Killers of the Flower Moon Normalizes Patriarchy, Romanticizes Abuse

Susana Rinderle
11 min readMar 7, 2024
Leonardo DiCaprio and Lily Gladstone in Killers of the Flower Moon. Paramount

I didn’t want to see Killers of the Flower Moon. I knew enough about the film and the Reign of Terror to know I didn’t want to put more images of whites brutalizing indigenous people in my brain.

But I saw it anyway. I’m a zealous movie fan, and I prep for Oscar night like it’s the final exam for my favorite year-long college course. I figured I could tolerate witnessing more fictional depictions of racial violence if the Osage could tolerate the real-life version. I figured the beauty and importance of the film might outweigh the pain of the brutality. I also figured there would be some satisfaction by the end, given the previews.

I was wrong, on all counts. As indigenous actor Devery Jacobs said, Killers of the Flower Moon is a “hellfire” of a movie. But what hurt my heart most was its normalization of patriarchy and romanticization of domestic violence.

To my surprise, the murders were far less graphic than I expected. Instead of watching humans brutalize each other, we mostly see the gory aftermath of racial violence (including a bizarre, gratuitous scene of an autopsy in the woods with the public gawking at Anna Brown’s naked pried-open ribcage). But the sexism was both blithe and unrelenting from beginning to end.

Previews and promotional images for Killers of the Flower Moon made this seem like a love story. They implied that Ernest (Leonardo DiCaprio) joins Mollie (Lily Gladstone) and her family to defeat the powerful evil white men. But he doesn’t, and this is not a love story.

First, we’re given no sense of who the Osage woman Mollie Kyle is, nor who any of the Native women (or men) are as full human beings. Filmmaker Martin Scorsese raises interesting questions about their personhood but leaves most unanswered. Nearly all Mollie’s scenes show her suffering: Mollie stoically bearing pain or humiliation, Mollie wailing with grief, Mollie writhing helpless and sweaty alone in bed, Mollie embracing her husband after learning he killed her sister.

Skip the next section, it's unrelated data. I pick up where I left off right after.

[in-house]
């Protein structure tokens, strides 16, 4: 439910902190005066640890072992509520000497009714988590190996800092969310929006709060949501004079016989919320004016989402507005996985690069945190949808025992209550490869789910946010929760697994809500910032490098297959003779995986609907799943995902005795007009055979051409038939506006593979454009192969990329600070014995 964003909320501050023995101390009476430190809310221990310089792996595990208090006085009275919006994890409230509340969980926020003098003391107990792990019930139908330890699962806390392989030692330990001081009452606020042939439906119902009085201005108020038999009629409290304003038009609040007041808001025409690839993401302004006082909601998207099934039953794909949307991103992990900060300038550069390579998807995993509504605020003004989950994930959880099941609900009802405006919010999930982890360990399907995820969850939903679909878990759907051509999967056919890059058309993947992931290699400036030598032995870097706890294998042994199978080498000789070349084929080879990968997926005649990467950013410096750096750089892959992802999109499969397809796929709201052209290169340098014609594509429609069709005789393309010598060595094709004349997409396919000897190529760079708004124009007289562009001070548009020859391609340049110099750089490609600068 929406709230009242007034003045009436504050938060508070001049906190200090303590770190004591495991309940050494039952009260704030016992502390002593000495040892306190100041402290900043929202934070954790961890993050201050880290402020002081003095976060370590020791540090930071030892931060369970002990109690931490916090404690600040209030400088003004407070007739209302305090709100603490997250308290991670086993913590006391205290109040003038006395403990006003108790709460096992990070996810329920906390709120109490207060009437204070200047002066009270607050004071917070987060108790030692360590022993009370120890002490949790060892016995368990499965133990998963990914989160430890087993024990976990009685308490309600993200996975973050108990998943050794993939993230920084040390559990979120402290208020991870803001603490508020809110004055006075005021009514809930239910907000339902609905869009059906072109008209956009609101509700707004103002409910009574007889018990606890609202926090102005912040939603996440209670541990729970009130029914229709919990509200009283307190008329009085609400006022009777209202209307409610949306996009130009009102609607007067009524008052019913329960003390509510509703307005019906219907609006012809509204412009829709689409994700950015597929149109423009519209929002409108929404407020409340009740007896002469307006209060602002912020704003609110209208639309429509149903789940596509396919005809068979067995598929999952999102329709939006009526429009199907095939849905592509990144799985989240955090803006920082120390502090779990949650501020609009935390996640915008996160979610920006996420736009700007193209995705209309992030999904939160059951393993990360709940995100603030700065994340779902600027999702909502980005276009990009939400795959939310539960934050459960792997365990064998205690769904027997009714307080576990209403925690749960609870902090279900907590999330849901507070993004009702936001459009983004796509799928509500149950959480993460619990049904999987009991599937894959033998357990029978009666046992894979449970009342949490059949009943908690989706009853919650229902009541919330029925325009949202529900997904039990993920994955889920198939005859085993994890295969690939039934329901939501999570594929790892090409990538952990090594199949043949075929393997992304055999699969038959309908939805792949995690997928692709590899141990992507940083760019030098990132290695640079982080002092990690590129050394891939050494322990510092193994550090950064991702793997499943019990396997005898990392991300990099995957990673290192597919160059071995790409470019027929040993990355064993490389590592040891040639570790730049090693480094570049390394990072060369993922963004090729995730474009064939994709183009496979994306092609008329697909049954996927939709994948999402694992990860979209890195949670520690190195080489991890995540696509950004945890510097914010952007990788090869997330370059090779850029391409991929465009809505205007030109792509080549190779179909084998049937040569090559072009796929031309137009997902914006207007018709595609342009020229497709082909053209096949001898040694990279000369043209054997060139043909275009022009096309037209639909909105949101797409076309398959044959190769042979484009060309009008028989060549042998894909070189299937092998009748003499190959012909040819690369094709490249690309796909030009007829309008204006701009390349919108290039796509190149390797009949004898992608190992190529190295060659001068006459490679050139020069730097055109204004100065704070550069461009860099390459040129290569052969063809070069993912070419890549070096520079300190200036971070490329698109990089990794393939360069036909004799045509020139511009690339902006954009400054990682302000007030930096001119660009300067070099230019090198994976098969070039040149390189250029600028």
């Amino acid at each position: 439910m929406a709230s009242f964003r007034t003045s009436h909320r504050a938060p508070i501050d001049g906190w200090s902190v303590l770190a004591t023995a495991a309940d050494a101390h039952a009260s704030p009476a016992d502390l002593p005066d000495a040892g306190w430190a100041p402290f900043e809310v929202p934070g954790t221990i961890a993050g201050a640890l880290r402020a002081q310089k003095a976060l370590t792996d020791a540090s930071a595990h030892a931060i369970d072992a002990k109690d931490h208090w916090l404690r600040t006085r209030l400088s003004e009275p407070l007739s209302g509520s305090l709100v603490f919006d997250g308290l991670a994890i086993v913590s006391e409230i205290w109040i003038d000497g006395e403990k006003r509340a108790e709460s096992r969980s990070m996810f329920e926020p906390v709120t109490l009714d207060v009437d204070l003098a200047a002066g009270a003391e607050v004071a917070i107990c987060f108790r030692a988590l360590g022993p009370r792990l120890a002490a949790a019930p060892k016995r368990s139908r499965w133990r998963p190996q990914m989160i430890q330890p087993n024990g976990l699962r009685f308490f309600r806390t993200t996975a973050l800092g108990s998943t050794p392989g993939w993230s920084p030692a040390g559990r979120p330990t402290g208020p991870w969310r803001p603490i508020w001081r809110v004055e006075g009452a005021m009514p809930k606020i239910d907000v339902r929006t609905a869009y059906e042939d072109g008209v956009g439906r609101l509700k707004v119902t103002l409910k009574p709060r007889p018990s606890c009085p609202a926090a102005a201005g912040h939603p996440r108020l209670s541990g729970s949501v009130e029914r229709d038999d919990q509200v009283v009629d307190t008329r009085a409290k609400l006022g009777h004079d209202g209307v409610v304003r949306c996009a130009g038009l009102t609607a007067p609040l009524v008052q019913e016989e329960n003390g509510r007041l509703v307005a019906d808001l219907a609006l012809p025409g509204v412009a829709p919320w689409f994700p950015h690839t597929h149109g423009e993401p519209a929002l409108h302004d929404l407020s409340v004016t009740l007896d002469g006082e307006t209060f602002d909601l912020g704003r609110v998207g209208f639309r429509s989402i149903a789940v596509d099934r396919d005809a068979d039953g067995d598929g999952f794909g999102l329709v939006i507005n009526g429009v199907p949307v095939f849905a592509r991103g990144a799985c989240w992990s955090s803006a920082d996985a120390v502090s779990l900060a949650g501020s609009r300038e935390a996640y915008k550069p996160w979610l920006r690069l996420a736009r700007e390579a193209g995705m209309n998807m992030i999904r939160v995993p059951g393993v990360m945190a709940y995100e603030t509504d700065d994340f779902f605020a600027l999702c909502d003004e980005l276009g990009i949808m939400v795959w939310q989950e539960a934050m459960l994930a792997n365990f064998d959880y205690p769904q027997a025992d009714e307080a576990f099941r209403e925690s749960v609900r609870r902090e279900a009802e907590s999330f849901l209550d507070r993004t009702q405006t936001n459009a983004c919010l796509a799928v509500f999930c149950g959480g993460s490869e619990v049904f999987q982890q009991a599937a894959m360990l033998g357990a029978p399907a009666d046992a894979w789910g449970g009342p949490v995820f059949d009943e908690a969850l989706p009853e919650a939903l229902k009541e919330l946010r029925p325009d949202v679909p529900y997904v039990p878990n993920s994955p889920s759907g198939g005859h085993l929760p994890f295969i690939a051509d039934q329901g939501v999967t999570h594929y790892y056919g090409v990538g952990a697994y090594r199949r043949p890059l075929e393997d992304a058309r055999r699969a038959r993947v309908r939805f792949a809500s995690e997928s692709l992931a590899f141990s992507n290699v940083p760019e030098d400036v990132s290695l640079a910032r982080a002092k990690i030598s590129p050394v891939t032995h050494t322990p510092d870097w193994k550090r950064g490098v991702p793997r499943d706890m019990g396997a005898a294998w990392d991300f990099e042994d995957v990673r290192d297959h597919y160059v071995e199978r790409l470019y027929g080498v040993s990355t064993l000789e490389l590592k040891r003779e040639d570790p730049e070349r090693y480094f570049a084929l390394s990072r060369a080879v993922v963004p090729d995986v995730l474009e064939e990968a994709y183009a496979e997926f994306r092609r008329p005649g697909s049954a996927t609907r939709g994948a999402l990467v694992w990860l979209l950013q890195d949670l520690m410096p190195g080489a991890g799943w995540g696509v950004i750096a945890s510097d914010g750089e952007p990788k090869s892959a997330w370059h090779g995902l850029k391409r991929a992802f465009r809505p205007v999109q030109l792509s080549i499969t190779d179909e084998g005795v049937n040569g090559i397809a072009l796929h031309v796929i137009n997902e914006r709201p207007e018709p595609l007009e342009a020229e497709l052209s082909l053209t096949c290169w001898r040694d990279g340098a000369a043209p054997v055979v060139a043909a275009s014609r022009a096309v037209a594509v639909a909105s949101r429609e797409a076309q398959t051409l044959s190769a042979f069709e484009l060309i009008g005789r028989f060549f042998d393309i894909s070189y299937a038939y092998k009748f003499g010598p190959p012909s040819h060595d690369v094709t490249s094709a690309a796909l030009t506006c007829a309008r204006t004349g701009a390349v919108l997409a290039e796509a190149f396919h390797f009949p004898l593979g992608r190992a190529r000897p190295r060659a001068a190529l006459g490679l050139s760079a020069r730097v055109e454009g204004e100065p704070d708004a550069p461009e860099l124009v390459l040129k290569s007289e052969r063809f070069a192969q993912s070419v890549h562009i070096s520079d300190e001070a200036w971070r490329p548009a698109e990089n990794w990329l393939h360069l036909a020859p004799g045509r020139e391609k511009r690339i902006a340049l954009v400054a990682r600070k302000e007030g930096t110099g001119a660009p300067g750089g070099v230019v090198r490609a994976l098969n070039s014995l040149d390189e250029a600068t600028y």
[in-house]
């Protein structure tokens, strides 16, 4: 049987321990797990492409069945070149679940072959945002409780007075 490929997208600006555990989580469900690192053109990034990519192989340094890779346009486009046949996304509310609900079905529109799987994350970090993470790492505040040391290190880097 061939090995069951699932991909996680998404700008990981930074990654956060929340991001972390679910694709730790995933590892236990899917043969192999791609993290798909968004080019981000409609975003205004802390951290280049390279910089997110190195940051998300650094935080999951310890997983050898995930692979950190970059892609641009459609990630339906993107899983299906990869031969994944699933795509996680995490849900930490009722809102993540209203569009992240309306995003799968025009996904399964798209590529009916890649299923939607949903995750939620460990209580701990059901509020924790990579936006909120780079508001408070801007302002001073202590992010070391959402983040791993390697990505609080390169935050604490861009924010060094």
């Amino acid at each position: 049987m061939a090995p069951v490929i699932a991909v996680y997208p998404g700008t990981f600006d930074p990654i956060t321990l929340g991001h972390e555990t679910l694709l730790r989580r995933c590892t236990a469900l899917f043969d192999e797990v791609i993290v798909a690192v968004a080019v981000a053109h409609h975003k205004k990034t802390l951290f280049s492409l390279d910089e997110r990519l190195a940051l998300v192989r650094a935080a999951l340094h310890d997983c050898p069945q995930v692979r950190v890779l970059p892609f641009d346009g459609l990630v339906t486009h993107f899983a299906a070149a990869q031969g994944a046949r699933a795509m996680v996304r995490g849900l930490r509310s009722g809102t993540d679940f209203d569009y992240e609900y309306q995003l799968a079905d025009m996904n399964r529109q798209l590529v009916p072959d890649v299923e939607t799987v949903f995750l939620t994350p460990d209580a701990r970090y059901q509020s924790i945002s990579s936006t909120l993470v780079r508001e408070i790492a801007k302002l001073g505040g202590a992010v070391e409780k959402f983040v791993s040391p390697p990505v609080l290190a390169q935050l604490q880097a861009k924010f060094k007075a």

Previews and promotional images made this seem like a love story. They implied that Ernest joins Mollie and her family to defeat the powerful evil white men.

But he doesn’t, and this is not a love story.

But why? We get no backstory, no sense of her interiority, no three-dimensional humanity. It’s as if Scorsese simply wants us to take at face value that being indigenous — especially an indigenous woman — is just fucked up and hard. Nothing else to see here!

As a non-person, it’s taken for granted that Mollie falls in “love” with Ernest. But why on Mother Earth she does is beyond me. Mollie is beautiful, financially prosperous, and deeply connected to her community. At the beginning of the film, she’s smart, savvy, and self-possessed, and accurately calls Ernest a “coyote” to her girlfriends. But we never learn why she changes her mind and develops feelings for him. Ernest has nothing to offer her — no money, education, intelligence, status, or connections beyond his wealthy uncle Bill “King” Hale (Robert DeNiro). His work ethic consists of scheming and stealing. He isn’t bright, well-spoken, or good-looking (this is 49-year-old Leo with ooky prosthetics, not 23-year-old Titanic Leo). There’s no indication he’s well-endowed or great in the sack.

So why him? Was it his race? Are we supposed to take for granted that whiteness is enough for a woman of color to fall for a white man? According to Killers of the Flower Moon, all a white man must do to successfully woo a woman of color above his station is silently drive her around town, then go to her house and “compliment” her skin color over a hot beverage.